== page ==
This year, the big list of who's naughty and nice won't come from Santa. The International Labour Organization has published its Global Wage Report 2010/11. It's another reminder that workers should expect no glad tidings in the coming year as the recession continues to snowball around the globe.
It wasn't all bad news. Wages are generally on an upward trendline. But in its analysis of national wage data sampled from 115 countries and territories, the ILO reports:
growth in average monthly wages slowed from 2.8 per cent in 2007, on the eve of the crisis, to 1.5 per cent in 2008 and 1.6 per cent in 2009. Excluding China from the aggregate, the global average wage growth drops to 0.8 in 2008 and 0.7 in 2009....
In particular... since the mid-1990s the proportion of people on low pay – defined as less than two-thirds of median wage – has increased in more than two-thirds of countries with available data.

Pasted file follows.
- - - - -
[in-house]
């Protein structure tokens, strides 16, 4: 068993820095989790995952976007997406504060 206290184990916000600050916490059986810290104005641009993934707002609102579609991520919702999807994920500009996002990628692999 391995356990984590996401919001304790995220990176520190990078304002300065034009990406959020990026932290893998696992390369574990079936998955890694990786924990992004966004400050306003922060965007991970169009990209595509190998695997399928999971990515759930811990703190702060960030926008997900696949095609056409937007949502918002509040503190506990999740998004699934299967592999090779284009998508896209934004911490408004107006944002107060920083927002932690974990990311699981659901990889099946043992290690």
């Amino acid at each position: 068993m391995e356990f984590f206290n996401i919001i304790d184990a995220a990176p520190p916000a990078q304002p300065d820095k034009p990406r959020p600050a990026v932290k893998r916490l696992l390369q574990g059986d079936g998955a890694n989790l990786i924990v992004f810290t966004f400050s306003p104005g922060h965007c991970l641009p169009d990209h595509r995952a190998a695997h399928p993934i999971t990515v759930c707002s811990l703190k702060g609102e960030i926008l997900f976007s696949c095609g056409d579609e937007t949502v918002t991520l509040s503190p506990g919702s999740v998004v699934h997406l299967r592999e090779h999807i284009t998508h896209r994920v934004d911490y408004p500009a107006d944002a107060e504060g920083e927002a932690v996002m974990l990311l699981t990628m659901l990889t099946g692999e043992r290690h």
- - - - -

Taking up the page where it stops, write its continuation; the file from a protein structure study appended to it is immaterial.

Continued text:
The range of countries that have seen a growth in low-paid workers span the spectrum of "development," including "Argentina, China, Germany, Indonesia, Ireland, the Republic of Korea, Poland and Spain." Paradoxically this growth in the low-wage labor force will be met with Europe's onslaught of harsh austerity measures, which economists predict will not only shred the safety net but also deepen the overall economic contraction (meaning more misery for ordinary people).
Some countries, however, might be getting smarter about rejiggering their economies with a combination of organized labor power and aggressive fiscal policy. For example, the ILO says, departing from policies tried by governments in response to earlier economic crises, half of the surveyed countries this time around "have adjusted their minimum wages either as part of the regular minimum wage review process or with the aim of protecting the purchasing power of the most vulnerable workers." Building on the baseline of economic security provided by government, the ILO finds, "Wages are better aligned with productivity in countries where collective bargaining covers more than 30 per cent of employees."